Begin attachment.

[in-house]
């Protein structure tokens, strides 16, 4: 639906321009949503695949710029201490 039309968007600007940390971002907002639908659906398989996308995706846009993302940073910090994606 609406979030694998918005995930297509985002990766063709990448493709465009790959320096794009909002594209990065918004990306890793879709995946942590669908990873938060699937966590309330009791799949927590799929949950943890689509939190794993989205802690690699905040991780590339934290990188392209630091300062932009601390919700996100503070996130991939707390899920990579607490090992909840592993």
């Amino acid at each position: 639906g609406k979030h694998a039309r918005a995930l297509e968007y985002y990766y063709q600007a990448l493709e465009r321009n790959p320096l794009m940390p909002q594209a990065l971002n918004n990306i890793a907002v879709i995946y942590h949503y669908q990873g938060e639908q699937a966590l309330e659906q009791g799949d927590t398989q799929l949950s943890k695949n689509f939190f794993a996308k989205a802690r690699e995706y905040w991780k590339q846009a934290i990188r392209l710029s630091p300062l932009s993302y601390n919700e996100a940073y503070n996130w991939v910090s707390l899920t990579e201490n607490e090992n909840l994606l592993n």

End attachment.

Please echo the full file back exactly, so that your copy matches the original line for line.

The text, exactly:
[in-house]
């Protein structure tokens, strides 16, 4: 639906321009949503695949710029201490 039309968007600007940390971002907002639908659906398989996308995706846009993302940073910090994606 609406979030694998918005995930297509985002990766063709990448493709465009790959320096794009909002594209990065918004990306890793879709995946942590669908990873938060699937966590309330009791799949927590799929949950943890689509939190794993989205802690690699905040991780590339934290990188392209630091300062932009601390919700996100503070996130991939707390899920990579607490090992909840592993």
């Amino acid at each position: 639906g609406k979030h694998a039309r918005a995930l297509e968007y985002y990766y063709q600007a990448l493709e465009r321009n790959p320096l794009m940390p909002q594209a990065l971002n918004n990306i890793a907002v879709i995946y942590h949503y669908q990873g938060e639908q699937a966590l309330e659906q009791g799949d927590t398989q799929l949950s943890k695949n689509f939190f794993a996308k989205a802690r690699e995706y905040w991780k590339q846009a934290i990188r392209l710029s630091p300062l932009s993302y601390n919700e996100a940073y503070n996130w991939v910090s707390l899920t990579e201490n607490e090992n909840l994606l592993n």